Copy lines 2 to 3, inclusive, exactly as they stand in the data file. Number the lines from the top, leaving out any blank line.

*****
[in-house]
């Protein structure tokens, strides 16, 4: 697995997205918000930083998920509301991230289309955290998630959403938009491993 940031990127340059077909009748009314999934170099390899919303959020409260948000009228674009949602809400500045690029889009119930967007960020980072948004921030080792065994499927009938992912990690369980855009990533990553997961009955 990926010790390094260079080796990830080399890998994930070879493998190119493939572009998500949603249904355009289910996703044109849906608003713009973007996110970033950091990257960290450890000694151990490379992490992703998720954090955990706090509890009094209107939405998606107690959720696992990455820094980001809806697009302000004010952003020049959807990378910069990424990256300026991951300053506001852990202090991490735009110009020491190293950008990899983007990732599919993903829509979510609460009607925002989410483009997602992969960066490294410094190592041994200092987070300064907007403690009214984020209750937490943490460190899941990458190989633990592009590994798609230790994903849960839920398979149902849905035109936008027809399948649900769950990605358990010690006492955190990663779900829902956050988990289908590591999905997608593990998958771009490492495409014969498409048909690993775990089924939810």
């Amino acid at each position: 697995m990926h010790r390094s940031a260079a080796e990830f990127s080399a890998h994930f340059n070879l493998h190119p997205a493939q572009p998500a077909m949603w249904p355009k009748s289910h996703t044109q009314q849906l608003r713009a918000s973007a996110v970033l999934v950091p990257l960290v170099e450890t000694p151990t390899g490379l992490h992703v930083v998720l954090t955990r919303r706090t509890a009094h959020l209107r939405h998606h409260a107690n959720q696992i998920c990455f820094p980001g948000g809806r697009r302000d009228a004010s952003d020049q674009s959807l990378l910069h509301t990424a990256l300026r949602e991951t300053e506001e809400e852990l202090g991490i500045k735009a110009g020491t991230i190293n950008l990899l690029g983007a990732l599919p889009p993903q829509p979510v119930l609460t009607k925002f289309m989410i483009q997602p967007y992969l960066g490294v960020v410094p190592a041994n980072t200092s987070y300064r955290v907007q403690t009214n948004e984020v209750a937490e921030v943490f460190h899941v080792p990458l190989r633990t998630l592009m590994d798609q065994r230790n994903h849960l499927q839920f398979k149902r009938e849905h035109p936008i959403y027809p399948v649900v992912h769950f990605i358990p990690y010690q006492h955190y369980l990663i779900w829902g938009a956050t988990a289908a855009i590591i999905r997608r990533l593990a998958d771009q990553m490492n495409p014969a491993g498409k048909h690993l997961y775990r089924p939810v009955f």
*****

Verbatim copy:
């Protein structure tokens, strides 16, 4: 697995997205918000930083998920509301991230289309955290998630959403938009491993 940031990127340059077909009748009314999934170099390899919303959020409260948000009228674009949602809400500045690029889009119930967007960020980072948004921030080792065994499927009938992912990690369980855009990533990553997961009955 990926010790390094260079080796990830080399890998994930070879493998190119493939572009998500949603249904355009289910996703044109849906608003713009973007996110970033950091990257960290450890000694151990490379992490992703998720954090955990706090509890009094209107939405998606107690959720696992990455820094980001809806697009302000004010952003020049959807990378910069990424990256300026991951300053506001852990202090991490735009110009020491190293950008990899983007990732599919993903829509979510609460009607925002989410483009997602992969960066490294410094190592041994200092987070300064907007403690009214984020209750937490943490460190899941990458190989633990592009590994798609230790994903849960839920398979149902849905035109936008027809399948649900769950990605358990010690006492955190990663779900829902956050988990289908590591999905997608593990998958771009490492495409014969498409048909690993775990089924939810």
């Amino acid at each position: 697995m990926h010790r390094s940031a260079a080796e990830f990127s080399a890998h994930f340059n070879l493998h190119p997205a493939q572009p998500a077909m949603w249904p355009k009748s289910h996703t044109q009314q849906l608003r713009a918000s973007a996110v970033l999934v950091p990257l960290v170099e450890t000694p151990t390899g490379l992490h992703v930083v998720l954090t955990r919303r706090t509890a009094h959020l209107r939405h998606h409260a107690n959720q696992i998920c990455f820094p980001g948000g809806r697009r302000d009228a004010s952003d020049q674009s959807l990378l910069h509301t990424a990256l300026r949602e991951t300053e506001e809400e852990l202090g991490i500045k735009a110009g020491t991230i190293n950008l990899l690029g983007a990732l599919p889009p993903q829509p979510v119930l609460t009607k925002f289309m989410i483009q997602p967007y992969l960066g490294v960020v410094p190592a041994n980072t200092s987070y300064r955290v907007q403690t009214n948004e984020v209750a937490e921030v943490f460190h899941v080792p990458l190989r633990t998630l592009m590994d798609q065994r230790n994903h849960l499927q839920f398979k149902r009938e849905h035109p936008i959403y027809p399948v649900v992912h769950f990605i358990p990690y010690q006492h955190y369980l990663i779900w829902g938009a956050t988990a289908a855009i590591i999905r997608r990533l593990a998958d771009q990553m490492n495409p014969a491993g498409k048909h690993l997961y775990r089924p939810v009955f």